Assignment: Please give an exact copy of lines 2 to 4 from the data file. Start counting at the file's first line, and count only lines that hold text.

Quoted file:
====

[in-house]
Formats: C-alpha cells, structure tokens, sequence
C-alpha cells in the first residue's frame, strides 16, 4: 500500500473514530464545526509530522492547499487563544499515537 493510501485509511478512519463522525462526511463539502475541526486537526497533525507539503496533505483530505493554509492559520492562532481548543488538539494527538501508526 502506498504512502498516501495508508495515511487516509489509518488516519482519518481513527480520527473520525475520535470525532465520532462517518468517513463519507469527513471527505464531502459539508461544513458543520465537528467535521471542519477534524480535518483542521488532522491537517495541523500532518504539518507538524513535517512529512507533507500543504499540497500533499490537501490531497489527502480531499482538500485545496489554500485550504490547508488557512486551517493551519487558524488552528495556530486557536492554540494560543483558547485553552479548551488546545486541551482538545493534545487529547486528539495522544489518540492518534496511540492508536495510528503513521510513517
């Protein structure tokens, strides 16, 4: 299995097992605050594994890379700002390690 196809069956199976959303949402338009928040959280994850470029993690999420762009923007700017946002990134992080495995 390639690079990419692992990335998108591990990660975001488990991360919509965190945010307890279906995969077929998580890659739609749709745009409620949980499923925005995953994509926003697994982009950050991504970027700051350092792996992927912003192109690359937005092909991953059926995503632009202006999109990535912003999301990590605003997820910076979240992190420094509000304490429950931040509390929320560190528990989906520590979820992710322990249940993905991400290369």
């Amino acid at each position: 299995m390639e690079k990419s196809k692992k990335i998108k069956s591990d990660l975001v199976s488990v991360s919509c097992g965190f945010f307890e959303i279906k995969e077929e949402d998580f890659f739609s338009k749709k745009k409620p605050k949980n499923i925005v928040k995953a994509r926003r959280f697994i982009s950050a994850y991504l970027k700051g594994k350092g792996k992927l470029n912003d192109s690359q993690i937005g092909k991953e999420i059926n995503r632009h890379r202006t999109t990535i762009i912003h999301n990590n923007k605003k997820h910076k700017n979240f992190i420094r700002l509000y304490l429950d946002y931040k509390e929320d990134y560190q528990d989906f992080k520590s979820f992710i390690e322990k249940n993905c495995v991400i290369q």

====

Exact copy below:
Formats: C-alpha cells, structure tokens, sequence
C-alpha cells in the first residue's frame, strides 16, 4: 500500500473514530464545526509530522492547499487563544499515537 493510501485509511478512519463522525462526511463539502475541526486537526497533525507539503496533505483530505493554509492559520492562532481548543488538539494527538501508526 502506498504512502498516501495508508495515511487516509489509518488516519482519518481513527480520527473520525475520535470525532465520532462517518468517513463519507469527513471527505464531502459539508461544513458543520465537528467535521471542519477534524480535518483542521488532522491537517495541523500532518504539518507538524513535517512529512507533507500543504499540497500533499490537501490531497489527502480531499482538500485545496489554500485550504490547508488557512486551517493551519487558524488552528495556530486557536492554540494560543483558547485553552479548551488546545486541551482538545493534545487529547486528539495522544489518540492518534496511540492508536495510528503513521510513517
């Protein structure tokens, strides 16, 4: 299995097992605050594994890379700002390690 196809069956199976959303949402338009928040959280994850470029993690999420762009923007700017946002990134992080495995 390639690079990419692992990335998108591990990660975001488990991360919509965190945010307890279906995969077929998580890659739609749709745009409620949980499923925005995953994509926003697994982009950050991504970027700051350092792996992927912003192109690359937005092909991953059926995503632009202006999109990535912003999301990590605003997820910076979240992190420094509000304490429950931040509390929320560190528990989906520590979820992710322990249940993905991400290369």